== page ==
Motorcycles, placards, dancing and photos are a few of the festive ways Parisians are celebrating International Women’s Day (Journée des Femmes) on March 8.
Olivier Martel – Jardin du Luxembourg
Olivier Martel has chosen 80 of his portraits of women around the world to exhibit in Paris. The Women’s Forum for the Economy & Society opens the exhibit on the fence railings of the Senate along the Jardin du Luxembourg on March 8 and continue until June 15. Martel is exhibiting women “…in her truth, her struggles and her hopes and asserting her dignity”…. Visit Mr. Martel’s “Ouvrages” page to see a catalog of the book Femmes Eternelles. Click on the his link “découvrir l’ouvrage interactif“.
All of the activity centering around this international day, begins during a quiet Sunday walk on March 6 from Jardin des Plantes to Place de la Bastille. The quiet becomes very noisy. Bastille is always the sight of demonstrations of emotions from revolutions to the excitement of races. It is a great open space to make a lot of noise.
The sound of hundreds of motorcycles traverses the small streets linking Boulevard de la Bastille and rue de Lyon. Arriving at the vertex of these two streets, sirens, the vroom-vroom!! of the motorcycles and pink balloons pass in front of spectators. Someone in the crowd says that the cyclists must be upset (en colère) about something. Actually, on this sunny Sunday, they are celebrating International Women’s Day simultaneously in Paris and in Marseilles.
“For generations the motorcycle has represented, a perfect example of an instrument of liberty and autonomy and a means to discover the world,” according to Toutes en Moto. In January 2010, the Toutes en Moto association was created with one main idea: celebrate the International Women’s Day. They decided to present an image of women who take charge of their lives, are free, independent and free themselves of conventional attitudes, i.e., a modern woman. In the past, it was understood that women only rode on the back of the motorcycle.
For the association the motorcycle teaches boys and girls to respect one another, each other’s liberties and differences in society and the equality of the sexes.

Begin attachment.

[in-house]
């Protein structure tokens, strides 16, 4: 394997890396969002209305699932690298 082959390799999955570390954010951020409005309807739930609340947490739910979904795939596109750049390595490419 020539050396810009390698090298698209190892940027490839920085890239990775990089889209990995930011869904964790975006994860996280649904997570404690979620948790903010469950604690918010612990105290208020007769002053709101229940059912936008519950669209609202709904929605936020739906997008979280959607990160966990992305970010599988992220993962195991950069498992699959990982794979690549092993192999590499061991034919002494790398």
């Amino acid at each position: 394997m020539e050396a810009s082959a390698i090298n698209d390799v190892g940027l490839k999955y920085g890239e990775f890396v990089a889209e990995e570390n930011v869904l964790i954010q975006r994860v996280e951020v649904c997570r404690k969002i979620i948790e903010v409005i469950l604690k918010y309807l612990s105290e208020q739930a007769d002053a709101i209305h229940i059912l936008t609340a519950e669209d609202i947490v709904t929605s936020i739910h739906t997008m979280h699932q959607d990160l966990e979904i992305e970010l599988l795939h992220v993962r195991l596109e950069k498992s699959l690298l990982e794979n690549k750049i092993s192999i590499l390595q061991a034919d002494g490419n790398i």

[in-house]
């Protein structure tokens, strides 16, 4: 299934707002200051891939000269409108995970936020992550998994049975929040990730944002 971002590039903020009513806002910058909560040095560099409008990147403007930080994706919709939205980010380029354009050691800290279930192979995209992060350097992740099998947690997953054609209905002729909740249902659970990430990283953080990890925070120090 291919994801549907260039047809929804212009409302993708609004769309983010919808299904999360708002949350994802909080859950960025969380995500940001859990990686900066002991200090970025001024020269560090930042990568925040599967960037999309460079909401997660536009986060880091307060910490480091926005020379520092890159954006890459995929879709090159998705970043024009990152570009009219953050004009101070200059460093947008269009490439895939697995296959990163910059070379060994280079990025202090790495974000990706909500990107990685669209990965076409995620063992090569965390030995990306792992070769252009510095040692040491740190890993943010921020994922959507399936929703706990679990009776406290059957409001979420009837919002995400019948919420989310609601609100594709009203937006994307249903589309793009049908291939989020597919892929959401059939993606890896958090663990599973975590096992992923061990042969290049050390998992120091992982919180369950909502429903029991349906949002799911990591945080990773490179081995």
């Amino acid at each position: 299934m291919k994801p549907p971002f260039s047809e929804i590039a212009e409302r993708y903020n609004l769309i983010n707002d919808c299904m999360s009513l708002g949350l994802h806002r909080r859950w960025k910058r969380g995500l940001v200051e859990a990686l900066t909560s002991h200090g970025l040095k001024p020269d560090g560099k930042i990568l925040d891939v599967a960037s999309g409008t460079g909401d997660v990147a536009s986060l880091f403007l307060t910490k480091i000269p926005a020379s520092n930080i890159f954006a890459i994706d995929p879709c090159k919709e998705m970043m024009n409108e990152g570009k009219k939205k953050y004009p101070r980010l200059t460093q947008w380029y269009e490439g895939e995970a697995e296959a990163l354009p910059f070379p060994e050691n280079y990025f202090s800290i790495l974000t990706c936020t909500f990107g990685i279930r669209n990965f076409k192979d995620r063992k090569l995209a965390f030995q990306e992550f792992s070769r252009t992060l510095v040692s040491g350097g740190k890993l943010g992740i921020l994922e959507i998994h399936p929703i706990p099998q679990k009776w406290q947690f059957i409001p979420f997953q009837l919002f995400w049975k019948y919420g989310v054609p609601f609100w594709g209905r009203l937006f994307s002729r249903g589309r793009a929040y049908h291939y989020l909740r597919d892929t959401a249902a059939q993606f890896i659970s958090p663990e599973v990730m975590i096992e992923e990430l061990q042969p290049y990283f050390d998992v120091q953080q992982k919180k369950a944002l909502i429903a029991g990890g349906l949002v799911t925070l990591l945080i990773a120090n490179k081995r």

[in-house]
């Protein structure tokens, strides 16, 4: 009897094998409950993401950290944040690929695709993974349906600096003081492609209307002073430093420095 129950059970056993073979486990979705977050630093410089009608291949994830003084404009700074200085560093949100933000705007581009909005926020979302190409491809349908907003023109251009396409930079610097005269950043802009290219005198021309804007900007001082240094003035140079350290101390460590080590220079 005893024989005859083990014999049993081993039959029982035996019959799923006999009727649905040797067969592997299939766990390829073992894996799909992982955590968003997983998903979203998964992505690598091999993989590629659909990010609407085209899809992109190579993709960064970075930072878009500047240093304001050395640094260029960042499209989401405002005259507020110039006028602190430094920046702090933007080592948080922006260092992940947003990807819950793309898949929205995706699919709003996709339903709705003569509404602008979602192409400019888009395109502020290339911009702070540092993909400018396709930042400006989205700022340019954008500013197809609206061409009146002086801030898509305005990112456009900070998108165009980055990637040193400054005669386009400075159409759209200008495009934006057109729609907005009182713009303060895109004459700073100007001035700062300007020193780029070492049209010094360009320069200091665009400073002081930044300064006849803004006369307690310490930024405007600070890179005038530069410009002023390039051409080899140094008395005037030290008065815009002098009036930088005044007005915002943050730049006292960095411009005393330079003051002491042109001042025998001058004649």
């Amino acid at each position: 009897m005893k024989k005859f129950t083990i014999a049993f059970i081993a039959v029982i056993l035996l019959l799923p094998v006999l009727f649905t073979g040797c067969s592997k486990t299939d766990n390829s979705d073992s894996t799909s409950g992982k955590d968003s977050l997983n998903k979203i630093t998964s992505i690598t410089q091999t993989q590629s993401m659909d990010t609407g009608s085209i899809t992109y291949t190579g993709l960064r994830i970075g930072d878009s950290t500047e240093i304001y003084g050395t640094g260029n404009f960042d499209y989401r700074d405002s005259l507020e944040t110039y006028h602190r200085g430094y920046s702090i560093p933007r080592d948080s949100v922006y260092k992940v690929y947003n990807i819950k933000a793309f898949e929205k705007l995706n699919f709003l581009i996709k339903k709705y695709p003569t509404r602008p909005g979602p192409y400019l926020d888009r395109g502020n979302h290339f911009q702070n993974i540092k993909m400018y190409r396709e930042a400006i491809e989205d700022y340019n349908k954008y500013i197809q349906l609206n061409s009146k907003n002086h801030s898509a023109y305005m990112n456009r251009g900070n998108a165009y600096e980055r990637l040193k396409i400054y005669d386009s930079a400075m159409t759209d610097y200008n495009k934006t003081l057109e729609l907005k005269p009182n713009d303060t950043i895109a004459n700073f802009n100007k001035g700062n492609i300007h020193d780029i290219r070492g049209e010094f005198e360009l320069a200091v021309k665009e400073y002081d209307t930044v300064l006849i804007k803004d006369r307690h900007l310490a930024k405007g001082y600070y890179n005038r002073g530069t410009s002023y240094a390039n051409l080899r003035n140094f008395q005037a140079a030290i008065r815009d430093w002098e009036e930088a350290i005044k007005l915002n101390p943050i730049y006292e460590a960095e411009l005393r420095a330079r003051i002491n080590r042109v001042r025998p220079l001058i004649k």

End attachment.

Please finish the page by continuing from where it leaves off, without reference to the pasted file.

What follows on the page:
The “I Love ma Grand’mère” group waits for the motor cycles to finish their parade before moving along rue de la Roquette toward Place de la Bastille. The association “Fête des Grand’mères” organizes this entertaining way to “show love for your grandmother” with signs, organization and a cheer: “I Love ma Grand’mère!”. It is also a cute marketing technique for the coffee brand Grand’Mère.
Carnaval de Paris
[youtube]http://www.youtube.com/watch?v=SOvJtNBmv7k[/youtube] In the setting sun of Sunday, the carnival parade reaches Place de la République. In a rush to catch those last rays of sunshine and rich colors, the next metro station, less than ten minute walk from Place de la République is Arts & Metier. Rue Turbigo is the best area to catch the pounding of drums, the dancing, and the spirit. The street is a straight shot to the Hôtel de Ville where the parade will end between 7 and 7:30 p.m.
Carnival route information from another blog entry if you are planning for next year.
Femmes Eternelle Exhibition
“Presented by the Senate on the railings of the Jardin du Luxembourg and partnered by various organizations including the Women’s Forum, the exhibition “Femmes Eternelles” is part of discovery of 80 portraits of women. With sensitivity and finesse, photojournalist Olivier Martel presents beautiful portraits of women. This exhibition provides a kind of mirror of the world in its diversity and richness. The portraits are moving and one never forgets them. He gives us a broad variety of environments, thought-provoking. Women from Asia, Africa, Europe or America… their differences tend to fade in favor of common stories and realities.”
Women’s Forum for the Economy and Society
March 8 – June 15 at 8:00pm
Grilles du Jardin du Luxembourg
Place Edmond Rostand